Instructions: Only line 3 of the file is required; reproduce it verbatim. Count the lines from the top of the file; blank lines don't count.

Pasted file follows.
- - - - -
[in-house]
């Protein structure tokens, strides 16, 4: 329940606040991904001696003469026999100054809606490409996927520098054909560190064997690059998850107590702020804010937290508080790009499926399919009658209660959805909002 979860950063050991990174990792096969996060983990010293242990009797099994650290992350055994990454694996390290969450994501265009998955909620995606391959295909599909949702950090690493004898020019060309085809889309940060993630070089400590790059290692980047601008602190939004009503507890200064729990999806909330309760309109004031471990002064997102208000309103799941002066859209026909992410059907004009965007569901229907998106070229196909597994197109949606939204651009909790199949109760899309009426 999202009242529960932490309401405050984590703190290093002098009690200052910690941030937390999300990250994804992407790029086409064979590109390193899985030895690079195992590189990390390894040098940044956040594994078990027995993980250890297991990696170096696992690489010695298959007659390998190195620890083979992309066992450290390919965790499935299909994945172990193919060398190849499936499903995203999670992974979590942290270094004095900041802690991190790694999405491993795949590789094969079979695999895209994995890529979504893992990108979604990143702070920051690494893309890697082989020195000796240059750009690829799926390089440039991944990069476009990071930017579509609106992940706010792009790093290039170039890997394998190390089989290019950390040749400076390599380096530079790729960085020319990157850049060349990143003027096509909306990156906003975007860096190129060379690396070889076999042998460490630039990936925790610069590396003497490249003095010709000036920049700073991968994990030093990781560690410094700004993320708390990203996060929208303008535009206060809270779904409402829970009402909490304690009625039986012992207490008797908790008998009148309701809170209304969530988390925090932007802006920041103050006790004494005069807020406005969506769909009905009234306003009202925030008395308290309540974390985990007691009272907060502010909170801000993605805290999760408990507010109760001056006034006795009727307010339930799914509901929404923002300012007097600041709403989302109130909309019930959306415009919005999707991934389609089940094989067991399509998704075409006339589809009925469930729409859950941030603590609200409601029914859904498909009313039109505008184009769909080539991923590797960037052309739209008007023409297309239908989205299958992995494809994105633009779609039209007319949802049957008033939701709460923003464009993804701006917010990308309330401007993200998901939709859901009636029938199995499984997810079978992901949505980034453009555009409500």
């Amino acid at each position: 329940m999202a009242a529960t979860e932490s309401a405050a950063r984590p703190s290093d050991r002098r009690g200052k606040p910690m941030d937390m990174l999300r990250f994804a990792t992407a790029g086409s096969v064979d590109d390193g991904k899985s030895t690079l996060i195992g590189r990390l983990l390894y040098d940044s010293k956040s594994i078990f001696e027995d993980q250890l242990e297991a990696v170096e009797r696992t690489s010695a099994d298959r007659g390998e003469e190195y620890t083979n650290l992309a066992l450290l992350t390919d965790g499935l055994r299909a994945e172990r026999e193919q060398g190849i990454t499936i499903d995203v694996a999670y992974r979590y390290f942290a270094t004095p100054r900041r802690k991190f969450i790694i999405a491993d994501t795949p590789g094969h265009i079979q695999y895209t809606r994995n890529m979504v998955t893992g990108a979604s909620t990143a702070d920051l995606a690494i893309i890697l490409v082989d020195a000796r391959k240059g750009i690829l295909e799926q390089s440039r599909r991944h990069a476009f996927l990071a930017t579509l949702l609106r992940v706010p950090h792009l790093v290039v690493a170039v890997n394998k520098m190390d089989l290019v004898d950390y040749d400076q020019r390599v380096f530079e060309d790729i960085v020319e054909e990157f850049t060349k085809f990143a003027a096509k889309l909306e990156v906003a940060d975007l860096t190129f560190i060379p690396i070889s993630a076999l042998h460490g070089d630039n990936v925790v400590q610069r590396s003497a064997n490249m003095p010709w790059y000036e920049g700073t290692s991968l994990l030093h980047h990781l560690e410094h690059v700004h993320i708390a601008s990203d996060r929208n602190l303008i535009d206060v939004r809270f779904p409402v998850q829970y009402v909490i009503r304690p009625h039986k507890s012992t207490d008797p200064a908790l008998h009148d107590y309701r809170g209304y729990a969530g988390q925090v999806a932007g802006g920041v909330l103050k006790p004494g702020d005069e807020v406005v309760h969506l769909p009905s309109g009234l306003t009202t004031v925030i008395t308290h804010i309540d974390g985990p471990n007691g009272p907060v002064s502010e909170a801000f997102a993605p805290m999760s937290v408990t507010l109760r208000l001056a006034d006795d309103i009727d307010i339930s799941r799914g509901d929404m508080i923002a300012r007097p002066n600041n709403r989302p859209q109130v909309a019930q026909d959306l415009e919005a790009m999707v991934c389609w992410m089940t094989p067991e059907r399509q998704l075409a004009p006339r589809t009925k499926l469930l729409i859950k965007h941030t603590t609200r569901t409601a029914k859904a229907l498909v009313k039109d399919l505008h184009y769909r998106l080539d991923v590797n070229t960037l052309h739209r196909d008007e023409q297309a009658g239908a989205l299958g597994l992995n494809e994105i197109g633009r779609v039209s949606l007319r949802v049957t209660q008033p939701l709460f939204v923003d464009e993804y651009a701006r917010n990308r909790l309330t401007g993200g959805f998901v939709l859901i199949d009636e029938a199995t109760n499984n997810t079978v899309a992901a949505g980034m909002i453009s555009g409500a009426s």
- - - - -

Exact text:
């Amino acid at each position: 329940m999202a009242a529960t979860e932490s309401a405050a950063r984590p703190s290093d050991r002098r009690g200052k606040p910690m941030d937390m990174l999300r990250f994804a990792t992407a790029g086409s096969v064979d590109d390193g991904k899985s030895t690079l996060i195992g590189r990390l983990l390894y040098d940044s010293k956040s594994i078990f001696e027995d993980q250890l242990e297991a990696v170096e009797r696992t690489s010695a099994d298959r007659g390998e003469e190195y620890t083979n650290l992309a066992l450290l992350t390919d965790g499935l055994r299909a994945e172990r026999e193919q060398g190849i990454t499936i499903d995203v694996a999670y992974r979590y390290f942290a270094t004095p100054r900041r802690k991190f969450i790694i999405a491993d994501t795949p590789g094969h265009i079979q695999y895209t809606r994995n890529m979504v998955t893992g990108a979604s909620t990143a702070d920051l995606a690494i893309i890697l490409v082989d020195a000796r391959k240059g750009i690829l295909e799926q390089s440039r599909r991944h990069a476009f996927l990071a930017t579509l949702l609106r992940v706010p950090h792009l790093v290039v690493a170039v890997n394998k520098m190390d089989l290019v004898d950390y040749d400076q020019r390599v380096f530079e060309d790729i960085v020319e054909e990157f850049t060349k085809f990143a003027a096509k889309l909306e990156v906003a940060d975007l860096t190129f560190i060379p690396i070889s993630a076999l042998h460490g070089d630039n990936v925790v400590q610069r590396s003497a064997n490249m003095p010709w790059y000036e920049g700073t290692s991968l994990l030093h980047h990781l560690e410094h690059v700004h993320i708390a601008s990203d996060r929208n602190l303008i535009d206060v939004r809270f779904p409402v998850q829970y009402v909490i009503r304690p009625h039986k507890s012992t207490d008797p200064a908790l008998h009148d107590y309701r809170g209304y729990a969530g988390q925090v999806a932007g802006g920041v909330l103050k006790p004494g702020d005069e807020v406005v309760h969506l769909p009905s309109g009234l306003t009202t004031v925030i008395t308290h804010i309540d974390g985990p471990n007691g009272p907060v002064s502010e909170a801000f997102a993605p805290m999760s937290v408990t507010l109760r208000l001056a006034d006795d309103i009727d307010i339930s799941r799914g509901d929404m508080i923002a300012r007097p002066n600041n709403r989302p859209q109130v909309a019930q026909d959306l415009e919005a790009m999707v991934c389609w992410m089940t094989p067991e059907r399509q998704l075409a004009p006339r589809t009925k499926l469930l729409i859950k965007h941030t603590t609200r569901t409601a029914k859904a229907l498909v009313k039109d399919l505008h184009y769909r998106l080539d991923v590797n070229t960037l052309h739209r196909d008007e023409q297309a009658g239908a989205l299958g597994l992995n494809e994105i197109g633009r779609v039209s949606l007319r949802v049957t209660q008033p939701l709460f939204v923003d464009e993804y651009a701006r917010n990308r909790l309330t401007g993200g959805f998901v939709l859901i199949d009636e029938a199995t109760n499984n997810t079978v899309a992901a949505g980034m909002i453009s555009g409500a009426s």